1. How well can national politicians represent issues of global climate change in their day-to-day work as democratic representatives?

  2. Which interests are national civil servants working on climate change seeking to serve?

  3. How does the concept of ‘sovereignty’ influence climate-change politics at an international level?

  4. In what ways might the ‘community of feeling’ in the USA shape negotiations?

  5. How can citizen participation in climate debates influence intergovernmental talks?

  6. What influence can the state's climate policies really have on the economy or households?


  1. With difficulty! Climate change demands action globally, but in most democratic states a government's actions will be debated and are subjected to its people's scrutiny through elections. Global interests, such as integrating the true costs of burning fossil fuels into fuel prices, are often undermined by politicians seeking to outbid each other in guessing the short-term interests of their electorates. The UN struggles to win commitments to collective action by its constituent nation states.

  2. Civil servants who negotiate climate change and plan actions within countries are trained to seek out and represent the best outcomes for their nation state; altruism (benefiting another state, perhaps to the cost of your own) is not just unlikely in this context, it might be seen as unprofessional. American and Australian climate-change negotiators have a responsibility to their state long before any responsibility to UN processes, whatever their personal view may be.

  3. The concept of sovereignty ensures that nation states cannot generally be coerced into a course of action by other states, particularly for climate-change issues. In climate-change negotiations this means that some states (most prominently the United States) can reject an agreement that has been arrived at by the great majority of other nation states by referring to its own sovereignty. But the concept of sovereignty is not static: the European Union (EU) has acted as a unified party in climate-change negotiations. Most commentators interpret this as nation states pooling some of their sovereignty to allow more efficient decision making and to give the EU as a whole a stronger collective voice in negotiations.

  4. The community of feeling or identity of the USA is strongly bound to a notion of individual freedoms. In the late 20th and early 21st centuries, these were expressed (some would say distorted) in a general pattern of energy-intensive lifestyles (large cars, frequent air travel, energy-hungry appliances, etc.). European societies have followed a similar route, although they have not reached the same intensity of resource use. Although they would rarely put it in these words, many NGOs and commentators are absorbed by the question of whether a high-consumption lifestyle can be divorced from a sense of quality of life and self-worth.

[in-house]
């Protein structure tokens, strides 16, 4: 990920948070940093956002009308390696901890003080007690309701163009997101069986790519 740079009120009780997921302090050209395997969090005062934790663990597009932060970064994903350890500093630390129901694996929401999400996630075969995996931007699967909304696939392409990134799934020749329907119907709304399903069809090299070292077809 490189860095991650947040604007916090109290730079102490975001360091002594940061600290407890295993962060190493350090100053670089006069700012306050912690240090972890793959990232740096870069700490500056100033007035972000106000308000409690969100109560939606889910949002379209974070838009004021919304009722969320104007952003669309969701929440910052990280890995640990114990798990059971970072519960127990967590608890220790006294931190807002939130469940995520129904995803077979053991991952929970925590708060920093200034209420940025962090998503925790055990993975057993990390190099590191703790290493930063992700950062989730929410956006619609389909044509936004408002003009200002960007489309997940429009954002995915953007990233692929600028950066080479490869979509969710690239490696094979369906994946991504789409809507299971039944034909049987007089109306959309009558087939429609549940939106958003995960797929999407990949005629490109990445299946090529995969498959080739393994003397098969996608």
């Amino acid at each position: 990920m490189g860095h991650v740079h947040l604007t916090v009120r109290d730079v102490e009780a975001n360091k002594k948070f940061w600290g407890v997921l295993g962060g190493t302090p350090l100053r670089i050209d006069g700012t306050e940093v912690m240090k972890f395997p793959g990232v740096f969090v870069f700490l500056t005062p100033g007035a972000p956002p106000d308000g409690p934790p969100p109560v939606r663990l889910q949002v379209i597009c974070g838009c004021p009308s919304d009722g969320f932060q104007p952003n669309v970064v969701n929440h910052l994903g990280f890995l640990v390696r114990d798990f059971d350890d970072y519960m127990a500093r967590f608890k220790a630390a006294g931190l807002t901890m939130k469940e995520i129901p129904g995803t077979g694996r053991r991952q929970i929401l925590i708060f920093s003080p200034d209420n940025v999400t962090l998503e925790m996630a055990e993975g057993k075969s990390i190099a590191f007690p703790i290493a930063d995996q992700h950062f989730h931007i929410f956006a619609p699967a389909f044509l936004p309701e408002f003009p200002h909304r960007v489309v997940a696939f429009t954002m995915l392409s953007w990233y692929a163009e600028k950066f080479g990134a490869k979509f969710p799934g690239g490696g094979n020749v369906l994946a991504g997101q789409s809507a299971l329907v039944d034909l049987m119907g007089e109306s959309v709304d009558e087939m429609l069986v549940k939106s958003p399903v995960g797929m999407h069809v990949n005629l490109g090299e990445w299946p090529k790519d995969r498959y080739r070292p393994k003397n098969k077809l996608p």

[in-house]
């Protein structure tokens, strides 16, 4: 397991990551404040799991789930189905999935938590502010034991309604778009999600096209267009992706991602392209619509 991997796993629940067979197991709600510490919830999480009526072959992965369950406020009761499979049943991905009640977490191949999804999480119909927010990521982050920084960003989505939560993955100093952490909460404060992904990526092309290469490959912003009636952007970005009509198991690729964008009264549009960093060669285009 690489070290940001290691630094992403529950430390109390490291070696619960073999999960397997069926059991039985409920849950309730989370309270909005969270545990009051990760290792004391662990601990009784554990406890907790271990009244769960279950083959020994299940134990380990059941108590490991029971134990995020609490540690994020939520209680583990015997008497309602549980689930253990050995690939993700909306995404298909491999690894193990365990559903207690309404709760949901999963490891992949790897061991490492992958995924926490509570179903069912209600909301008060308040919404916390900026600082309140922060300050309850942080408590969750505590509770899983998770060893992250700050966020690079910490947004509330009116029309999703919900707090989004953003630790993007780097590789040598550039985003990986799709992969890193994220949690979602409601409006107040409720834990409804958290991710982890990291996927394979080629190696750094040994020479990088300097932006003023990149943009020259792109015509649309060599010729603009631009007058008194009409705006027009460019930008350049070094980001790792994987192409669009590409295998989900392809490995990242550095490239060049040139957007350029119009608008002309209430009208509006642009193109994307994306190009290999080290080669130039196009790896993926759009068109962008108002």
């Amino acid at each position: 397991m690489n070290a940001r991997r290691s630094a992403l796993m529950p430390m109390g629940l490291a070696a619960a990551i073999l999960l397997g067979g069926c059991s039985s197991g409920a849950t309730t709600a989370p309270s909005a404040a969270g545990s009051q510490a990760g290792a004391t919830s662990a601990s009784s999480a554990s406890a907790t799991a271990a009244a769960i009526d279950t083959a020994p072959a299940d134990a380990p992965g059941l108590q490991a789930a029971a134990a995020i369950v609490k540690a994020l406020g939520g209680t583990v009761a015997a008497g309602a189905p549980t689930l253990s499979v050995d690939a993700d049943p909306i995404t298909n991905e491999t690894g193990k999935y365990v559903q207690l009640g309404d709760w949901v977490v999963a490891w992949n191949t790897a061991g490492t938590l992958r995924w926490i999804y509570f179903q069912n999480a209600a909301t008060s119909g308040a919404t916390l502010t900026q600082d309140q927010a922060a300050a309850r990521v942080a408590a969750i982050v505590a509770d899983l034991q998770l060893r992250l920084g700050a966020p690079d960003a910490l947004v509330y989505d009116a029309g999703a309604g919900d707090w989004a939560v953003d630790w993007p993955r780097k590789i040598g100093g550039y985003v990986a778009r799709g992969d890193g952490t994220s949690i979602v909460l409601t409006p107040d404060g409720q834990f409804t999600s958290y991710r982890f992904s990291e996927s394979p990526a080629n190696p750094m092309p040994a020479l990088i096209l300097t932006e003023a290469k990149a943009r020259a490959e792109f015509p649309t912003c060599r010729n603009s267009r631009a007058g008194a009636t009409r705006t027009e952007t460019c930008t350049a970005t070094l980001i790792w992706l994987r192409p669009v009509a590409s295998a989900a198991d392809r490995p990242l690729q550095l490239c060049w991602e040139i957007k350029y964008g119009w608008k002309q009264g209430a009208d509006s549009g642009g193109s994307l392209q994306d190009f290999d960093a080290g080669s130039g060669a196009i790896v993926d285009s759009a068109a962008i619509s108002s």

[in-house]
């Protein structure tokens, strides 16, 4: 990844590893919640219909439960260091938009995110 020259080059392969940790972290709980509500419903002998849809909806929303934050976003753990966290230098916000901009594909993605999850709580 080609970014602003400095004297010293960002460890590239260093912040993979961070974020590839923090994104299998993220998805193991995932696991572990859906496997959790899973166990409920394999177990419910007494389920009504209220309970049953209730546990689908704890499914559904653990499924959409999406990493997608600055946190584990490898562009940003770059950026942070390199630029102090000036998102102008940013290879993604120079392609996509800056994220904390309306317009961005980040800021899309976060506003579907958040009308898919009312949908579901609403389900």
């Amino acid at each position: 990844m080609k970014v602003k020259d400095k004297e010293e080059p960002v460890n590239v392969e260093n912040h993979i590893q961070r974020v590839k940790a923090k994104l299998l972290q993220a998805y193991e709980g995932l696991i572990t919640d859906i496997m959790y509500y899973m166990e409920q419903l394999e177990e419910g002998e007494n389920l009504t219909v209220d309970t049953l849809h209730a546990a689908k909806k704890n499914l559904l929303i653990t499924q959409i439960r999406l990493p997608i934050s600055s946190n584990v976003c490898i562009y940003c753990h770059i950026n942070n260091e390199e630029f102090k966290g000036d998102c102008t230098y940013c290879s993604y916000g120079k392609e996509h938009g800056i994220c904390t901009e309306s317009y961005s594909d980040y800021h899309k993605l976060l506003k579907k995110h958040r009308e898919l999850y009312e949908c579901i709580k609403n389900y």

5. Citizen pressure adds up to significant pressure on the state, in the form of NGO activity, individual petitioning and other lobbying processes, and individual actions to reduce the environmental impacts of households and communities. In the 1990s, the presence of strong citizen voices demanding action on climate-change complemented messages coming from the science community to pressurise governments into international talks on the issue. By contrast, there are also examples of citizens organising to campaign against environmental policies, for example against energy tax rises.

  6. One of the great challenges of climate-change politics is that a global problem that is the result of millions of local actions requires that international agreements can result, through the actions of individual nation states, in changes in the behaviours of local economies and households. Not only are such chains of cause and effect very difficult to predict and influence, they can also stir up strong resentment and opposition, such as the fuel price protests mentioned at the end of point 5.

The failure of the state to deal effectively with old problems, and its inability to respond to new challenges (above all globalisation and emergent global environmental change) has seen political scientists tear up their textbooks and start again.

They have had to acknowledge that their linear models of central decision-making by formalised institutions – whereby policies are generated and implemented in a top-down manner – don't represent the reality of contemporary politics. Similarly, political, business and NGO figures find that the word ‘government’ captures neither reality nor their ambitions for new ways of debating and resolving questions. It is in this context that the loose and open term ‘governance’ has become so quickly and widely popular.